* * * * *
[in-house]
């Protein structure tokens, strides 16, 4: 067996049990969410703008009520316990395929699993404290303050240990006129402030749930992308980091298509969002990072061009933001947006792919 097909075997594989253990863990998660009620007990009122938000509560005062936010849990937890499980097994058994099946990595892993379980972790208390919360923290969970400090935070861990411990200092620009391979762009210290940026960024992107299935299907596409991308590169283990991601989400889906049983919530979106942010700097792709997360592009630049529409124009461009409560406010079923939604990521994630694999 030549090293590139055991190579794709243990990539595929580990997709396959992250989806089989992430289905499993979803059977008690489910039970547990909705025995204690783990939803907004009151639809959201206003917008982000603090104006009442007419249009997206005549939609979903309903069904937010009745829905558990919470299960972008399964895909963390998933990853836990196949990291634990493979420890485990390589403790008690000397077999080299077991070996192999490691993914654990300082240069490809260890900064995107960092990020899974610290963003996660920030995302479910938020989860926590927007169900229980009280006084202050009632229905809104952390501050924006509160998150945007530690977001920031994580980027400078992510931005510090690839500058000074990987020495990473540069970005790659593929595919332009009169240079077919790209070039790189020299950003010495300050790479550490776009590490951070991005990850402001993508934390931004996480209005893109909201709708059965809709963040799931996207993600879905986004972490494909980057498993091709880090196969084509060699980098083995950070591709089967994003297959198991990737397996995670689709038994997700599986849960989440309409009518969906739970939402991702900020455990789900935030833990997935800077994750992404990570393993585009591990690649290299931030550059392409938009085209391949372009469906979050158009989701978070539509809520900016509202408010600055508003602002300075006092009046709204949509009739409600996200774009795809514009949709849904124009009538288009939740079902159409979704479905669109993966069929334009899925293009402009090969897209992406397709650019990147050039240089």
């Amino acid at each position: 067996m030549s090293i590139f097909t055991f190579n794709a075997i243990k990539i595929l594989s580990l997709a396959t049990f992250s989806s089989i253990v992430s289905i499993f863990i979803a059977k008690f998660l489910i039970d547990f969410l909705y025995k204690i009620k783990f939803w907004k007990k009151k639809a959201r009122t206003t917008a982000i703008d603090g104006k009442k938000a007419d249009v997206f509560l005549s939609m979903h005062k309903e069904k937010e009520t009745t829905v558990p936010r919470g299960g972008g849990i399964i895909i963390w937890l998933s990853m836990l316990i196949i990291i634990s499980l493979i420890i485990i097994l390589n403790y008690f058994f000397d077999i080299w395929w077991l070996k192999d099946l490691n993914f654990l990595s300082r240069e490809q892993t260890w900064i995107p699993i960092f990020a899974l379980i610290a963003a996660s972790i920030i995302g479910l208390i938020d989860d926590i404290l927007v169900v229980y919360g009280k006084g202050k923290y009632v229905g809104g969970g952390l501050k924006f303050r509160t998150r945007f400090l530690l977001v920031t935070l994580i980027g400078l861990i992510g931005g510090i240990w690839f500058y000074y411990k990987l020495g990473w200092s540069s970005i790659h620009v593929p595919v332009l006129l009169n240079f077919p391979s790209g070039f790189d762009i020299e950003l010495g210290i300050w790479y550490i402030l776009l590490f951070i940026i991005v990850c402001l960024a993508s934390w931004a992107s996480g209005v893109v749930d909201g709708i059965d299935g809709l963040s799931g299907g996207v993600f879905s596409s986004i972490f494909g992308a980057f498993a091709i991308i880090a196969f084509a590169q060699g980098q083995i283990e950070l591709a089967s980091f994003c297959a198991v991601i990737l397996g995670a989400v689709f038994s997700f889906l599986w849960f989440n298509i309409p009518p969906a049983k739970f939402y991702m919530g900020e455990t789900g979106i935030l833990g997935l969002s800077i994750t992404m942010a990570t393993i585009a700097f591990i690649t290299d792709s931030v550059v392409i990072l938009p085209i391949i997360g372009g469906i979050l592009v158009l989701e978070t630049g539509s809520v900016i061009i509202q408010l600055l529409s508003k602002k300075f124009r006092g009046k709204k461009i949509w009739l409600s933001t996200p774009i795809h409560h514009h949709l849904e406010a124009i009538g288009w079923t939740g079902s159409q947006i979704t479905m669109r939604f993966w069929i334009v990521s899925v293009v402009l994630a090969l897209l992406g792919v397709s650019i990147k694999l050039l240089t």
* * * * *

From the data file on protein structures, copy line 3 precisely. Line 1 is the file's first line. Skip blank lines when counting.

């Amino acid at each position: 067996m030549s090293i590139f097909t055991f190579n794709a075997i243990k990539i595929l594989s580990l997709a396959t049990f992250s989806s089989i253990v992430s289905i499993f863990i979803a059977k008690f998660l489910i039970d547990f969410l909705y025995k204690i009620k783990f939803w907004k007990k009151k639809a959201r009122t206003t917008a982000i703008d603090g104006k009442k938000a007419d249009v997206f509560l005549s939609m979903h005062k309903e069904k937010e009520t009745t829905v558990p936010r919470g299960g972008g849990i399964i895909i963390w937890l998933s990853m836990l316990i196949i990291i634990s499980l493979i420890i485990i097994l390589n403790y008690f058994f000397d077999i080299w395929w077991l070996k192999d099946l490691n993914f654990l990595s300082r240069e490809q892993t260890w900064i995107p699993i960092f990020a899974l379980i610290a963003a996660s972790i920030i995302g479910l208390i938020d989860d926590i404290l927007v169900v229980y919360g009280k006084g202050k923290y009632v229905g809104g969970g952390l501050k924006f303050r509160t998150r945007f400090l530690l977001v920031t935070l994580i980027g400078l861990i992510g931005g510090i240990w690839f500058y000074y411990k990987l020495g990473w200092s540069s970005i790659h620009v593929p595919v332009l006129l009169n240079f077919p391979s790209g070039f790189d762009i020299e950003l010495g210290i300050w790479y550490i402030l776009l590490f951070i940026i991005v990850c402001l960024a993508s934390w931004a992107s996480g209005v893109v749930d909201g709708i059965d299935g809709l963040s799931g299907g996207v993600f879905s596409s986004i972490f494909g992308a980057f498993a091709i991308i880090a196969f084509a590169q060699g980098q083995i283990e950070l591709a089967s980091f994003c297959a198991v991601i990737l397996g995670a989400v689709f038994s997700f889906l599986w849960f989440n298509i309409p009518p969906a049983k739970f939402y991702m919530g900020e455990t789900g979106i935030l833990g997935l969002s800077i994750t992404m942010a990570t393993i585009a700097f591990i690649t290299d792709s931030v550059v392409i990072l938009p085209i391949i997360g372009g469906i979050l592009v158009l989701e978070t630049g539509s809520v900016i061009i509202q408010l600055l529409s508003k602002k300075f124009r006092g009046k709204k461009i949509w009739l409600s933001t996200p774009i795809h409560h514009h949709l849904e406010a124009i009538g288009w079923t939740g079902s159409q947006i979704t479905m669109r939604f993966w069929i334009v990521s899925v293009v402009l994630a090969l897209l992406g792919v397709s650019i990147k694999l050039l240089t």